However, the Court elected not to retain jurisdiction in this case, this time upholding that it did in fact have an inherent jurisdiction to grant a stay and declined to follow the ruling to the contrary in the Injazat Case. This resulted in two judgments from the same court, pertaining essentially to the same issue, with diametrically opposite results.
It would be extremely difficult for any claimant to make even an educated guess as to this issue. The consensus of the legal community regarding the Injazat judgment, was that it was flawless in its reasoning, although the conclusion was arbitrationunfriendly. As such, it would have been expected that the IEMS judgment would have followed suit.
Ultimately, the issue was clarified on a statutory basis when the DIFC legislature amended the Arbitration Law, by virtue of DIFC Law No. 1 of 2013 - “the Amended Arbitration Law”. The main point of the amendment is that Article 7(2) has been updated so as to include the application of Article 13 where the seat of the arbitration is outside of the DIFC. Moreover, Article 7(3) has been inserted to the effect that Article 13 will be applicable even where no seat has been designated in the arbitration agreement.
Yes, at least with regard to the obligation upon the DIFC Courts to stay proceedings where an arbitration agreement exists. There is now an express statutory obligation upon the DIFC Courts to stay proceedings in the face of an arbitration agreement between the parties, regardless of whether the seat of such arbitration is located within or outside of the geographical boundaries of the DIFC, or where there is no agreed designation.
It is clear that the Amended Arbitration Law has been designed to remove the confusion which was generated by the judgment issued in the IEMS Case and remedy the application of the Arbitration Law with regard to its apparent incompatibility with the New York Convention.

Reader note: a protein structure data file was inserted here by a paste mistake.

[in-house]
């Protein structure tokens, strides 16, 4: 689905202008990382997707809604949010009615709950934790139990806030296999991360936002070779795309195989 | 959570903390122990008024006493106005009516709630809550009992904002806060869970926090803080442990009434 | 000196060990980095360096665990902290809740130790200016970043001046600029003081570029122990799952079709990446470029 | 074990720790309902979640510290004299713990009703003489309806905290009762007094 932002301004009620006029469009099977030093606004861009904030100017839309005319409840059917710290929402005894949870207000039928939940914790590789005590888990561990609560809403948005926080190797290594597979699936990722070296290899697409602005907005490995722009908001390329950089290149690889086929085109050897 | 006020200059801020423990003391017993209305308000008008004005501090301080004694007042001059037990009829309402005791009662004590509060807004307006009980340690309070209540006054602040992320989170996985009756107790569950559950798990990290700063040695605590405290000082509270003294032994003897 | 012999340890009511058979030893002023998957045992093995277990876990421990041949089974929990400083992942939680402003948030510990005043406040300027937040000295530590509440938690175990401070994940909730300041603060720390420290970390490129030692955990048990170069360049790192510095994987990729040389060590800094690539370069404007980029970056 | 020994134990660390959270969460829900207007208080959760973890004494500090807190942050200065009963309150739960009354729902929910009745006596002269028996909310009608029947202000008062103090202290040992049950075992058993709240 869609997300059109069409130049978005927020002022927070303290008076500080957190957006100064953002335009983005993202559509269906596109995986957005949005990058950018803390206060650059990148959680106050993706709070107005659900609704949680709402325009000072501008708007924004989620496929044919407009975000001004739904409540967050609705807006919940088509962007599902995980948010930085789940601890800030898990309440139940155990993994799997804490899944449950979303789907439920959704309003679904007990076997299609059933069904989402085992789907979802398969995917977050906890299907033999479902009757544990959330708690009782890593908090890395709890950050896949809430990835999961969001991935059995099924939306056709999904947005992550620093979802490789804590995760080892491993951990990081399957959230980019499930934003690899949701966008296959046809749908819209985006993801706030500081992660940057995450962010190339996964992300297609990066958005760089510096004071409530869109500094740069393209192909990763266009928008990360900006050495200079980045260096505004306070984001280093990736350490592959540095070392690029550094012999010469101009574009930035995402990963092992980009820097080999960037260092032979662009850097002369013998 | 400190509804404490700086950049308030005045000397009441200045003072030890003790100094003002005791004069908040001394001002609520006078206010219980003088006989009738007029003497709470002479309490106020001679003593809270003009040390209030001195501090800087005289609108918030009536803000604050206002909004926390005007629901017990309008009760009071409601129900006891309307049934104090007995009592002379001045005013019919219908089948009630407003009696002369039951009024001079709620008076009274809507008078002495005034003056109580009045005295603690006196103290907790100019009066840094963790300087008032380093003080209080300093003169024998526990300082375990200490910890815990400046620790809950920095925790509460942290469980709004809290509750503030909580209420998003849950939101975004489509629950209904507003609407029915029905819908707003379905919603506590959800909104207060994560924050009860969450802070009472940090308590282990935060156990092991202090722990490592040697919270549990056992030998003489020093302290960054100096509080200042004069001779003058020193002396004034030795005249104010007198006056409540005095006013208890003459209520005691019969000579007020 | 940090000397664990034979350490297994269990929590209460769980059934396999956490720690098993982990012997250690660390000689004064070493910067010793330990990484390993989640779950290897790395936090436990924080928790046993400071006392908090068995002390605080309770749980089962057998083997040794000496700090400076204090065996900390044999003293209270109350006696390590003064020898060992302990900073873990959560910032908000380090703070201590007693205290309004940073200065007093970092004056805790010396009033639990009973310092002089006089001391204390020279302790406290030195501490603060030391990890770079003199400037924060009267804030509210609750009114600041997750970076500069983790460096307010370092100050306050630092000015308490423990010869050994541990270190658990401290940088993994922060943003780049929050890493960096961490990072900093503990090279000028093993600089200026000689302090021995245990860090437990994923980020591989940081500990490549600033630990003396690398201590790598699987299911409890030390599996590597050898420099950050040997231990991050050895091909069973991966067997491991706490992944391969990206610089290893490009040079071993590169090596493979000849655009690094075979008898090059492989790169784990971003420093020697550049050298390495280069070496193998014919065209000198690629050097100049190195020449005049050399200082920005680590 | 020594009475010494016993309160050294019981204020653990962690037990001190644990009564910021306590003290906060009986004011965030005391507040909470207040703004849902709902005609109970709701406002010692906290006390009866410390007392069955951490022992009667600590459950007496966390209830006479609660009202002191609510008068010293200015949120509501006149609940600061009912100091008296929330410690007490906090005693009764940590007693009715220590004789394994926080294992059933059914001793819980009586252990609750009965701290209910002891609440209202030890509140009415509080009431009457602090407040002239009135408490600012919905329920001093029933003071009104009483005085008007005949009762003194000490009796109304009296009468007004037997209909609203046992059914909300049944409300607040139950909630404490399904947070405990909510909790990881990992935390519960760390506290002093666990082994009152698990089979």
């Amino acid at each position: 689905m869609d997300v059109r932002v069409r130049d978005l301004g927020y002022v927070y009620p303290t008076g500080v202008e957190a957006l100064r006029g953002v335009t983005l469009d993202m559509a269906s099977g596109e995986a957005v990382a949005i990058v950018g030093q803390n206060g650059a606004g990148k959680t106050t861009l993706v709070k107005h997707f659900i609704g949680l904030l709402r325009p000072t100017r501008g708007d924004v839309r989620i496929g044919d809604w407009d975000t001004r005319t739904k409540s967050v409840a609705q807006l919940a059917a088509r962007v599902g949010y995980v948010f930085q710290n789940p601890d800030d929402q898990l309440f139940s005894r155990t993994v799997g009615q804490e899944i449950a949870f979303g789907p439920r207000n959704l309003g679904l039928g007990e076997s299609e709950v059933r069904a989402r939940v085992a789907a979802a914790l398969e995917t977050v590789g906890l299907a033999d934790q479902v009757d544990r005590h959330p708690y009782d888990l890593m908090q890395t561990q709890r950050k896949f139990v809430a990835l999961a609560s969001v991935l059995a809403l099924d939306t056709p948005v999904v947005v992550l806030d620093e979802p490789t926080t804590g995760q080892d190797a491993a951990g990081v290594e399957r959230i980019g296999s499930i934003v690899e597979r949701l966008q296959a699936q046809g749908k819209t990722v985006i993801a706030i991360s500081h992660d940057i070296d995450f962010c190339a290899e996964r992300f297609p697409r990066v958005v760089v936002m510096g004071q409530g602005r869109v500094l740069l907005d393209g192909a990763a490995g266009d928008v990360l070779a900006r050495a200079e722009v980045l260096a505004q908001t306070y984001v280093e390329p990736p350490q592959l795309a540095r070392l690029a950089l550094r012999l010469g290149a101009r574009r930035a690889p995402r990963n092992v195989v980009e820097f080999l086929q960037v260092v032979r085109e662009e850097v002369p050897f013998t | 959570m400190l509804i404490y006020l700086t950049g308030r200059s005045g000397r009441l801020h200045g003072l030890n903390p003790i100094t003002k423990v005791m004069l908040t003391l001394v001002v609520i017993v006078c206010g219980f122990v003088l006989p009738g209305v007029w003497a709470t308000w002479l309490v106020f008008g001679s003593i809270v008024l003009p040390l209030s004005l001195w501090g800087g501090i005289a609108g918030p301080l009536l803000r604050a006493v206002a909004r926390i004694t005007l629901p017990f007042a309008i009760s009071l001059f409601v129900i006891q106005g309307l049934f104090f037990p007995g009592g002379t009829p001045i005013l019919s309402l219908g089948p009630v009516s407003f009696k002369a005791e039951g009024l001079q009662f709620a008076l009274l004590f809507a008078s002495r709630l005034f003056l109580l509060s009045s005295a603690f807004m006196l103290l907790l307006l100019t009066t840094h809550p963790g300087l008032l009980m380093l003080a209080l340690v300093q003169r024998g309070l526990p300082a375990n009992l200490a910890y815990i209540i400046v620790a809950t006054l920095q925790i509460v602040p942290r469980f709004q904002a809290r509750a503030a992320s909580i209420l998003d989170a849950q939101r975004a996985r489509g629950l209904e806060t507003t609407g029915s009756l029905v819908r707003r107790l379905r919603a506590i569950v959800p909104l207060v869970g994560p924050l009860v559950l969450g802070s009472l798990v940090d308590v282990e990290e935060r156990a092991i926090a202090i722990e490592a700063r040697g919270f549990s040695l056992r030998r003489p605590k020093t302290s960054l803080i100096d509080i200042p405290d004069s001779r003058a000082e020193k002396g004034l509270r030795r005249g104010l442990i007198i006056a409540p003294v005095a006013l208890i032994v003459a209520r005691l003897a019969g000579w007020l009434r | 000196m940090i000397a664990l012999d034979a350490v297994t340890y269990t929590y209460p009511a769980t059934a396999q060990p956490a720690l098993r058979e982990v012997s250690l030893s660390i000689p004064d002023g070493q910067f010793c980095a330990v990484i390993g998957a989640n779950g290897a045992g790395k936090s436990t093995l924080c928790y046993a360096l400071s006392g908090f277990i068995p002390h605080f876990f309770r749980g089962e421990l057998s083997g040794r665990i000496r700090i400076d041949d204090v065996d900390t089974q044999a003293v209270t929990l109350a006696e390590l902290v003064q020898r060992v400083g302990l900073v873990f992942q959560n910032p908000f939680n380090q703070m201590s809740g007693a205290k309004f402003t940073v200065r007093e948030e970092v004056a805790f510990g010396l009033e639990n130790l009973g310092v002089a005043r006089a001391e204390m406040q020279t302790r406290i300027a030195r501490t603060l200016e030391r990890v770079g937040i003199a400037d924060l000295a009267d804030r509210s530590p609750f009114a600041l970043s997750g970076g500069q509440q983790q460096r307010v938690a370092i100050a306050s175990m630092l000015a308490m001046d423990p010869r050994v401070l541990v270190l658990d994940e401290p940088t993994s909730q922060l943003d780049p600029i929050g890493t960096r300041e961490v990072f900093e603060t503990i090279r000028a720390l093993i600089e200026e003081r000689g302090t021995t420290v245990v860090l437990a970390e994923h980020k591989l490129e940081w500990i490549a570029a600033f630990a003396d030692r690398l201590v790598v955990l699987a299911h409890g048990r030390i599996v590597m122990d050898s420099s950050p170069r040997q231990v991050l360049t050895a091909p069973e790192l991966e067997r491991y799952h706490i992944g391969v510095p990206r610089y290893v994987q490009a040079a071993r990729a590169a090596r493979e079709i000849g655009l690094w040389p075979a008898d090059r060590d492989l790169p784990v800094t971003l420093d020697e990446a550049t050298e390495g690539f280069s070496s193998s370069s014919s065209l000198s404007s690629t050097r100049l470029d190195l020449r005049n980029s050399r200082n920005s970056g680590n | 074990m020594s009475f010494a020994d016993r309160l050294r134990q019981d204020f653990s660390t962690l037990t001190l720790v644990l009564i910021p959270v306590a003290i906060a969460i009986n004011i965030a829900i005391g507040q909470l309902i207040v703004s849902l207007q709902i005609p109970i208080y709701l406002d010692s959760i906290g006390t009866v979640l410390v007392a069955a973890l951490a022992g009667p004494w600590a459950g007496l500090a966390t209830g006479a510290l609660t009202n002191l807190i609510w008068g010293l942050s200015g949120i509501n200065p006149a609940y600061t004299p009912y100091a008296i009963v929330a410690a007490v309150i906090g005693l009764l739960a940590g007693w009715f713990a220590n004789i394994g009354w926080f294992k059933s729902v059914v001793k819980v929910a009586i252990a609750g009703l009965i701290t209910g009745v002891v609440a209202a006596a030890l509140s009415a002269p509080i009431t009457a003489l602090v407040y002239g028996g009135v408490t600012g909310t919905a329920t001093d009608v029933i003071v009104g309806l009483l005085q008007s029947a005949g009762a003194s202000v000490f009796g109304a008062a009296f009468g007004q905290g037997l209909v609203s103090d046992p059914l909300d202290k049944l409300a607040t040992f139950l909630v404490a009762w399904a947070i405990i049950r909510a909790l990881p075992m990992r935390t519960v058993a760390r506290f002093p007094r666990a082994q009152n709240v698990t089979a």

Despite the Amended Arbitration Law, potential problems may still arise. The DIFC Court – with regard to an arbitration agreement with a seat in onshore Dubai – will consider the existence and validity of such agreement and, under the Amended Arbitration Law, will in all probability stay proceedings.
As such, the parties will then be required to refer to arbitration, following which the award will need to be ratified by the Dubai Courts. However, the Dubai Courts could potentially assess the validity of arbitration agreements upon different bases and standards to those which would be considered by the DIFC Courts.
As such there is prospective danger, that the DIFC Court may stay proceedings, the arbitration is conducted and then the Dubai Courts refuse to ratify the award on the basis of their perception as to the validity of the arbitration agreement itself. This results in a continuing uncertainty in the processes between the two jurisdictions.
It should also be noted that the amended Arbitration Law is not actually reflective of a change: it was the original Arbitration Law that in fact effected a change from the standard principles of the Model Law. The amendments are simply reverting to the original wording of the Model Law, despite the fact that the legislature previously elected not to adhere to this.
Changes in the law should aim to assist the parties in arbitration, not to compound confusion which already exists. The amendments to the Arbitration Law have the potential to exacerbate problems.
One must question what (if any) underlying processes have been considered to minimise the risks referred to above. In order to fully redress the dangers that face claimants in relation to potentially invalid arbitration agreements, the DIFC Courts and the Dubai Courts must reach a consensus to co-create a standard for the assessment of an arbitration agreement’s validity.
Until such a consensus is confirmed, there can be no certainty that the two court systems are aligned so as to ensure a synchronicity of approaches – and as such uncertainty will continue to prevail.
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|The Dubai International Financial Centre Arbitration Law
|Arbitration & Dispute Resolution